Allagash or Bust!

Submitted by Nicole Conte, Crew 345 President, Lone Tree Staff Member

Only days after all but two of our members graduated from high school, we set out for Allagash Maine, or as we like to call it, “Almost Canada.”  TheAllagash2 trip began early Sunday morning.  We gathered together, clad in traffic-cone orange Crew 345 T-shirts and brimming with a surprising amount of energy for teenagers that early in the morning.  We packed up quickly then painted decorated the van; “Crew 345,” “Allagash or bust!” and venturing symbols covered all sides of the van in vibrant red, white, and blue letters.  With group pictures taken, and goodbyes to parents said, it was time to begin our journey.

The road trip up to Maine was full of excitement.  We talked, laughed, had a couple dance parties and even listened to old folk tales about the Allagash River and mountains.  After reaching the outfitters, we pitched camp.  We cooked up spectacular diner and shared our eagerness to get on the river the next day.  In the morning, we packed up headed for the Allagash and then, the rain began.

We decided not to let a bit of rain deter us from adventuring down the class three rapids which began our river run.  The rapids went very well at first, it felt epic and thrilling racing down the river dodging rocks and aiming for the most treacherous sections of rapids, just for the fun of it.  Then, the first canoe tipped, then the second, and the third.  Thankfully, we had dropped our gear at the bottom of the rapids so nothing was lost.  The journey down the rapids quickly turned into a series of rescue missions in which one canoe would sink in the process of turning another one upright.  Eventually, this vicious cycle was righted and we made it to the bottom of the rapids drenched through every layer of clothing, but thrilled to have survived the river.       The weather was frigid and we still had miles to go before reaching our next campsite.  After a rugged two mile paddle, we reached camp in not the highest of spirits.  However, the chance to dry out by the fire and devour an impressively delicious steak dinner replenished our moral.

The next couple days brought icy rain, a major test of willpower and a peculiar conversation with a park ranger about his crusade to find the best sushi in Canada.  The days were cold and despite our best water proofing efforts, everything was wet.  Every time the rain let up for a moment we were quick to hang things up to dry.  But then, the rain would start again and it was back to square one.  Though this leg of the trip proved difficult, it may have been the most important for us.  We powered through by depending on each other for encouragement and with excessive joking about our own misfortunes.  As tough as the first few days may have been, Wednesday made it all worth it.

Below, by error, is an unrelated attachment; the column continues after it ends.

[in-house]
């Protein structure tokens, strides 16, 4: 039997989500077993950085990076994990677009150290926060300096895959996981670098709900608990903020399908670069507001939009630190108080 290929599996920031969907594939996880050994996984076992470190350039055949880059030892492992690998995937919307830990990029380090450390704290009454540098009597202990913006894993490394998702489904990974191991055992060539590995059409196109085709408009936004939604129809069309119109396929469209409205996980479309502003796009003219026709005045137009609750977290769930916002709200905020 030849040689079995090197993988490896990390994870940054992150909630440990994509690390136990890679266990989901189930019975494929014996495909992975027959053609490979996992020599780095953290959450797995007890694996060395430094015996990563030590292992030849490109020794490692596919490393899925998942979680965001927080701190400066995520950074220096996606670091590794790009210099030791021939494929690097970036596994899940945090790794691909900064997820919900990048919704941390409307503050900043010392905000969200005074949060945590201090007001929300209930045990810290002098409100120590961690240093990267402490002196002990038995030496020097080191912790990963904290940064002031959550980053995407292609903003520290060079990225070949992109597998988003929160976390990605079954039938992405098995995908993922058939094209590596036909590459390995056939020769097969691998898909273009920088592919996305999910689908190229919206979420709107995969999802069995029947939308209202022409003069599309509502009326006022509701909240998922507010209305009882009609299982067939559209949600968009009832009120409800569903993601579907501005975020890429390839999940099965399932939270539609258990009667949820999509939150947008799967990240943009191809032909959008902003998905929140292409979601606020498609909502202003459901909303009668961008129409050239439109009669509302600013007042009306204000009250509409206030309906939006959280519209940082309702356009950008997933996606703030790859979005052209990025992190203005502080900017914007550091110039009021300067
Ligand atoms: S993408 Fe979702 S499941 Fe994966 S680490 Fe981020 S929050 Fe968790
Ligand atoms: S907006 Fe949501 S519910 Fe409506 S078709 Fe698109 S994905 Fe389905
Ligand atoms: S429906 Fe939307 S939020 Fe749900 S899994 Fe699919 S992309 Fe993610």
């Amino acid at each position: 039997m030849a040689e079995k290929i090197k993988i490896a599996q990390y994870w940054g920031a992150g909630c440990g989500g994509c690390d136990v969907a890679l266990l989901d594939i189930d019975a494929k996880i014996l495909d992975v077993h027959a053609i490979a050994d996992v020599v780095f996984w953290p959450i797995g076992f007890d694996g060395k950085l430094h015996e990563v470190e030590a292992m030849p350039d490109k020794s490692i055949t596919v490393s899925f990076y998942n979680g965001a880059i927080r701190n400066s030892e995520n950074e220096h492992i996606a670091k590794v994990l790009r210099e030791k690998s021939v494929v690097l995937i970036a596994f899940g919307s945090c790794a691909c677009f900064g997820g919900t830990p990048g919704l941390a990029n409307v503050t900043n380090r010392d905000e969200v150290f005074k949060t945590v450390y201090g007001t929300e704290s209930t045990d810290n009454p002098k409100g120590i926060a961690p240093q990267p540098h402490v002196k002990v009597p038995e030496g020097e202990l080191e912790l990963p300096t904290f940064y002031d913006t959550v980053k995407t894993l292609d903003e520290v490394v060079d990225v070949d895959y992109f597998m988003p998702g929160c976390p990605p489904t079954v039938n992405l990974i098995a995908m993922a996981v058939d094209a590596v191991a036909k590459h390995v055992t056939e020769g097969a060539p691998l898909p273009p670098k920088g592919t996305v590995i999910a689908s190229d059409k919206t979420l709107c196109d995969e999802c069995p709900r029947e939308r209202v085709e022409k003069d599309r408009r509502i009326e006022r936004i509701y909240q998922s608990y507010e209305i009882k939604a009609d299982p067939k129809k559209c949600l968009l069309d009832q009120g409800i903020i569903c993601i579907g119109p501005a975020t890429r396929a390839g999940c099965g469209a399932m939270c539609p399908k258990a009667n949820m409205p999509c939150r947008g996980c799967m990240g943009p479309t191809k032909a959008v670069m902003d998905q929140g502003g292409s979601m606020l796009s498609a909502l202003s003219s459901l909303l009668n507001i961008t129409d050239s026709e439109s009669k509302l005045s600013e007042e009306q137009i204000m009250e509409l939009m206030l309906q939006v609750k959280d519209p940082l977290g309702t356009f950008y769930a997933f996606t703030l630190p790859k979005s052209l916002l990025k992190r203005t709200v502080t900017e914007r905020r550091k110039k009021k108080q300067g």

AllagashEarly in the afternoon on our third day on the river day the clouds broke and we saw blue sky for the first time in what felt at like ages.  With clear skies came a warm sun and lifted spirits.  This change could not have come at a better time because that was the night we stayed at Allagash Falls.  Camp
was completely set up by late afternoon.  Now, we had a chance to go exploring.  After a short venture through the woods the trees parted to reveal a beautiful forty foot waterfall shimmering in the afternoon sun and rushing down the rocks with awe inspiring natural power.   Hours past exploring the falls, climbing the rocks, taking pictures and swimming in the slower waters.  In one section of the falls we found a massive snow pile tucked in a curve of the rock formation.  So there we were, in the middle of June, next to a waterfall, having a snowball fight!  Our time at Allagash Falls was probably the greatest part of our entire trip.